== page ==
Wednesday, August 17, 2016

Camden County confidentially paid out $5,000 of a total of $14,500 to settle man's claim that he was wrongly charged and ejected from a Toby Keith concert.

On August 7, 2016, the County of Camden agreed to pay $5,000 to a Philadelphia man who said that he was wrongfully charged for disorderly conduct and ejected from a June 22, 2013 Toby Keith concert at the Susquehanna Bank Center.

In his lawsuit, Jeremy Dale Bland alleged that after he "completed his task" and returned to his seat, he was seized and assaulted by security personnel from "Live Nation and/or Susquehanna and/or [National Event Services]" while Sheriff's Officer Sharon Grate-Hameen observed and allegedly "failed to intervene and stop the vicious, brutal and unprovoked assault."  He claimed that Grate-Hameen charged him with Disorderly Conduct and assisted in ejecting him from the facility.

The case is captioned Bland, et al v County of Camden, et al Federal Case No. 15-cv-04144 and Bland's attorney was Christopher K. Koutsouris of Forked River.  Case documents are on-line here.

The settlement agreement contains a confidentiality clause, which prevents the parties to the suit from publicly disclosing the settlement terms.  Fortunately, however, these confidentiality clauses do not trump the public's right to obtain copies of settlement agreements that arise out of lawsuits in which a government agency or official is a defendant.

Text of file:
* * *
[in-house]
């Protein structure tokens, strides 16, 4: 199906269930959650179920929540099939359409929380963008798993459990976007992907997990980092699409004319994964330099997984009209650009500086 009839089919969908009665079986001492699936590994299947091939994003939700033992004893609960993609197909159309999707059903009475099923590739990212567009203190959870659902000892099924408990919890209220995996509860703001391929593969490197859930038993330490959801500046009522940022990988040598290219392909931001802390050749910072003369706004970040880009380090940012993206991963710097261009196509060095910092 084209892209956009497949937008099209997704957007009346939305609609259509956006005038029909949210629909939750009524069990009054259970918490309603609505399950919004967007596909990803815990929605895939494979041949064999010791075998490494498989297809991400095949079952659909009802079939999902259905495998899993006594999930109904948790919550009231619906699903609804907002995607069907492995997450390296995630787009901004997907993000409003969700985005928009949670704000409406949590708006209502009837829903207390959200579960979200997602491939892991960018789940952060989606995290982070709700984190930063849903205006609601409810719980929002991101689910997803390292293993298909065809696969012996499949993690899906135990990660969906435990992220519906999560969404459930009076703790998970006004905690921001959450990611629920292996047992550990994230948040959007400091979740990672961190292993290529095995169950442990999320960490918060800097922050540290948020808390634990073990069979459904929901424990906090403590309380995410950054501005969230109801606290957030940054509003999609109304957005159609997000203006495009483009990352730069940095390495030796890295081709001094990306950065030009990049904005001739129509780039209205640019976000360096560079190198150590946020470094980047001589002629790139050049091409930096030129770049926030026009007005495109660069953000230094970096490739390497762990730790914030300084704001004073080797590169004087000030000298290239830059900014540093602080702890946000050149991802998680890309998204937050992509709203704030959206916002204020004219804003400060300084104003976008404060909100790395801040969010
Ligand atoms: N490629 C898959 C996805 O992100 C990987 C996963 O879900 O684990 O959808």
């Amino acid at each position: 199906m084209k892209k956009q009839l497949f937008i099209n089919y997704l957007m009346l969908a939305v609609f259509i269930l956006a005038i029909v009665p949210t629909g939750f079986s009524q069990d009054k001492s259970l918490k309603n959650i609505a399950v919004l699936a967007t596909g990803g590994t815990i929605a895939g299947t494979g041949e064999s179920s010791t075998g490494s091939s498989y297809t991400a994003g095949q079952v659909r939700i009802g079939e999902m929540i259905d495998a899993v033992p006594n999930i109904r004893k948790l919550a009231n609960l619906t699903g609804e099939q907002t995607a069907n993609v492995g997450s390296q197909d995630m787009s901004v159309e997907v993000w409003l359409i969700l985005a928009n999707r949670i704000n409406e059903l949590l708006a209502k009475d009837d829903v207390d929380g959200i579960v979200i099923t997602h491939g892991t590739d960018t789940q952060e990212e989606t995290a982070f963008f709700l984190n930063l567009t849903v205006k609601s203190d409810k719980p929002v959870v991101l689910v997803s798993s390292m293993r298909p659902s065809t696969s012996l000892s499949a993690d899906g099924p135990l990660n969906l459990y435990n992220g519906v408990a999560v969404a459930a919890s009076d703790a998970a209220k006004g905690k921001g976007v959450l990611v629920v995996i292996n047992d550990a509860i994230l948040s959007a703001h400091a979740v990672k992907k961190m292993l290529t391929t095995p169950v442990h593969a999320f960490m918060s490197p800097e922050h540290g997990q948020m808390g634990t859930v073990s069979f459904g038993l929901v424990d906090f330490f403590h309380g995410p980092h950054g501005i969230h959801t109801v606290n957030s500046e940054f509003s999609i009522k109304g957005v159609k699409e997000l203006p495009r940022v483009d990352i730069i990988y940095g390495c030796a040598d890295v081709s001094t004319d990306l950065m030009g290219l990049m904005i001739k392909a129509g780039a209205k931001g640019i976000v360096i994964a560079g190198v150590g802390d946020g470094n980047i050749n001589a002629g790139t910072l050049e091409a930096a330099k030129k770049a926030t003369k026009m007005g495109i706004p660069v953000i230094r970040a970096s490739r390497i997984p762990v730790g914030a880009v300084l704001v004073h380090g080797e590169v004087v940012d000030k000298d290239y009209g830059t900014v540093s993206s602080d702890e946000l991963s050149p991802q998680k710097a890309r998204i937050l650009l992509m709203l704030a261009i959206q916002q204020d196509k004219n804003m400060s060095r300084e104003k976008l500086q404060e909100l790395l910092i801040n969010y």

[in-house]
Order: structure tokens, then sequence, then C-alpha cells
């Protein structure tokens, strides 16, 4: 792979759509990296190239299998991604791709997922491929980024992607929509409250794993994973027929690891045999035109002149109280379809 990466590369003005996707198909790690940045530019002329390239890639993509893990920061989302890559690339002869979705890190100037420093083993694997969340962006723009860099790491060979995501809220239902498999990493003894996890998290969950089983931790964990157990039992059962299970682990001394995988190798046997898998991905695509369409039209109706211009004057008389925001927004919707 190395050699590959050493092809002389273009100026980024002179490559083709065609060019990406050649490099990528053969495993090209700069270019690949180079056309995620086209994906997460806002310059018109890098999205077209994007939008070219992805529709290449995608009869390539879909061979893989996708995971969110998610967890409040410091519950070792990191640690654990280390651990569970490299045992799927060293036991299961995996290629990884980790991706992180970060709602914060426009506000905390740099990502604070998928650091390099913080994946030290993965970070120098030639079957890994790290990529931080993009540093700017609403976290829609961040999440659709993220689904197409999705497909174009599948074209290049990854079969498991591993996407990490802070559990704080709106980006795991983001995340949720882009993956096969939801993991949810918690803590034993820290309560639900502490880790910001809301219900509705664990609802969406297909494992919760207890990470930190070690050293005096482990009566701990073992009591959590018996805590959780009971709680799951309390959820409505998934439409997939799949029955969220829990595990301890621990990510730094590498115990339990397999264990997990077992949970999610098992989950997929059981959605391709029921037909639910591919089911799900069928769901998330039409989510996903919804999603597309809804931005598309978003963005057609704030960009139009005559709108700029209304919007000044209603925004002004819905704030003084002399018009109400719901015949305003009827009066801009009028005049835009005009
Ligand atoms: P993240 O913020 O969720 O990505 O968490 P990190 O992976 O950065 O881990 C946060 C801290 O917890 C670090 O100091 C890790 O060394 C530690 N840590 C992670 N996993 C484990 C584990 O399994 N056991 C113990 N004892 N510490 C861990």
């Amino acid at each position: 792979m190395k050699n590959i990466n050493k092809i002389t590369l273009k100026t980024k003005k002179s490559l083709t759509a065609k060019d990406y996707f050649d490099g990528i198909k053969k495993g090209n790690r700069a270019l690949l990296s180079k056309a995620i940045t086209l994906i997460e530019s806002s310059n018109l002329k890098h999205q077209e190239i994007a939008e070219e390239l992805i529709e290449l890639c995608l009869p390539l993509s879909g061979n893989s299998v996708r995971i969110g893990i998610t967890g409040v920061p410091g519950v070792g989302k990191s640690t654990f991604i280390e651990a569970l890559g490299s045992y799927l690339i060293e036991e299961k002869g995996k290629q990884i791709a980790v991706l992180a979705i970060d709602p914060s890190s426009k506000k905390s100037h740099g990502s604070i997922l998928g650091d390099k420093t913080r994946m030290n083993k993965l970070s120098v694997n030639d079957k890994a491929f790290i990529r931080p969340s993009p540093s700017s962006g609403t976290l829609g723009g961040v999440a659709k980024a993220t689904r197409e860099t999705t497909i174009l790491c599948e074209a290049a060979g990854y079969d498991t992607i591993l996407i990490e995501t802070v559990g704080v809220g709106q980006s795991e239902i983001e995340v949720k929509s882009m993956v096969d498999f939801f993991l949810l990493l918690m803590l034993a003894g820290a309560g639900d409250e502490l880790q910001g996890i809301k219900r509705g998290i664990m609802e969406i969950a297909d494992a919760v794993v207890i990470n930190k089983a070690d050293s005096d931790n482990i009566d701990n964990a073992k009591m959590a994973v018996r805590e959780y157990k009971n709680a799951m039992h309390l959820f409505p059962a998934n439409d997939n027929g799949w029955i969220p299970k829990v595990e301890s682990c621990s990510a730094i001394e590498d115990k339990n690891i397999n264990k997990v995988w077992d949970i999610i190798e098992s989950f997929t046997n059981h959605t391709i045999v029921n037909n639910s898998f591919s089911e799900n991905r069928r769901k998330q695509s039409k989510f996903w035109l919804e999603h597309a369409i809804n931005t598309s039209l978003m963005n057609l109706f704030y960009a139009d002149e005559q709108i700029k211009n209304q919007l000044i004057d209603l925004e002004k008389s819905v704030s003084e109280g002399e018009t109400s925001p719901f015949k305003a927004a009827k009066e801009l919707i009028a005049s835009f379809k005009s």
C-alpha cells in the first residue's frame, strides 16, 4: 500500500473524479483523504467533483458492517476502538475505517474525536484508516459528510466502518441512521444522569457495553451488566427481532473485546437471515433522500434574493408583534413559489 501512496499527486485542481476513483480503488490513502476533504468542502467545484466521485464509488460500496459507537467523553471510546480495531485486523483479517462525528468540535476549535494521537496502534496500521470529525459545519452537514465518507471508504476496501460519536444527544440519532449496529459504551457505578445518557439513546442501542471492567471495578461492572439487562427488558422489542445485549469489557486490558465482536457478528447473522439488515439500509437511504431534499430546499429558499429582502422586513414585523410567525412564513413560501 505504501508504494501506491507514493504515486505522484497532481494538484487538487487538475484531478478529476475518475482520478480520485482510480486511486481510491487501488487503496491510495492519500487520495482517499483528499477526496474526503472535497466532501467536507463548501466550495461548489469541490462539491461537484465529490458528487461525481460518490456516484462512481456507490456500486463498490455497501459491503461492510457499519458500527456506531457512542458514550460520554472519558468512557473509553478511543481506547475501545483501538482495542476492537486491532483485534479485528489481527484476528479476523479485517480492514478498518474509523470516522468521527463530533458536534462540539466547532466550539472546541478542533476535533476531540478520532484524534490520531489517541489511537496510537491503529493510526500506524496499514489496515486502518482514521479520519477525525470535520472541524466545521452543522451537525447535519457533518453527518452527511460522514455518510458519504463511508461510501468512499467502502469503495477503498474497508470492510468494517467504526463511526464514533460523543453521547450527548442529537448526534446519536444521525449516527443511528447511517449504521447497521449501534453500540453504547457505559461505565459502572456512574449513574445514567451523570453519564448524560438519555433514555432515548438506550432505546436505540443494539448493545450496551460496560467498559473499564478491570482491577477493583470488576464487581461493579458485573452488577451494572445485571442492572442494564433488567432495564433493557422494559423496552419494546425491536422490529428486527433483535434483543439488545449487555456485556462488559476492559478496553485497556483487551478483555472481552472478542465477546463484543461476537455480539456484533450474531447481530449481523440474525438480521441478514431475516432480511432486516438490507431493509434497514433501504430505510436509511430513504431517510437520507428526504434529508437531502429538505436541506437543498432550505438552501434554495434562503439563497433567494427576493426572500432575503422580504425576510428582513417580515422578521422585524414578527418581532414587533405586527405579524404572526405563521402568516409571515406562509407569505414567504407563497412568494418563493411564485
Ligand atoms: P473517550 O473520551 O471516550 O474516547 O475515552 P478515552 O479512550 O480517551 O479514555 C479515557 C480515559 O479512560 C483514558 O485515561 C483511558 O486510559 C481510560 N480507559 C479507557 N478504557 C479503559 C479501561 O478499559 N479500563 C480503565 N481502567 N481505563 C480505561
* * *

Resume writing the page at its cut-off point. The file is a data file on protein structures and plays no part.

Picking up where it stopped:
None of lawsuit's allegations have been proven or disproven in court.  Settlement agreements typically state that payment does not constitute an admission of wrongdoing by any of the defendants.  All that is known for sure is that Camden or its insurer, for whatever reason, decided that it would rather pay Bland $5,000 than take the matter to trial. Perhaps the defendants' decision was done to save further legal expense and the costs of trying what were in fact exaggerated or meritless claims. Or, perhaps the claims were true and the defendants wanted to avoid being embarrassed at trial. This is the problem when cases resolve before trial--it is impossible to know the truth of what really happened.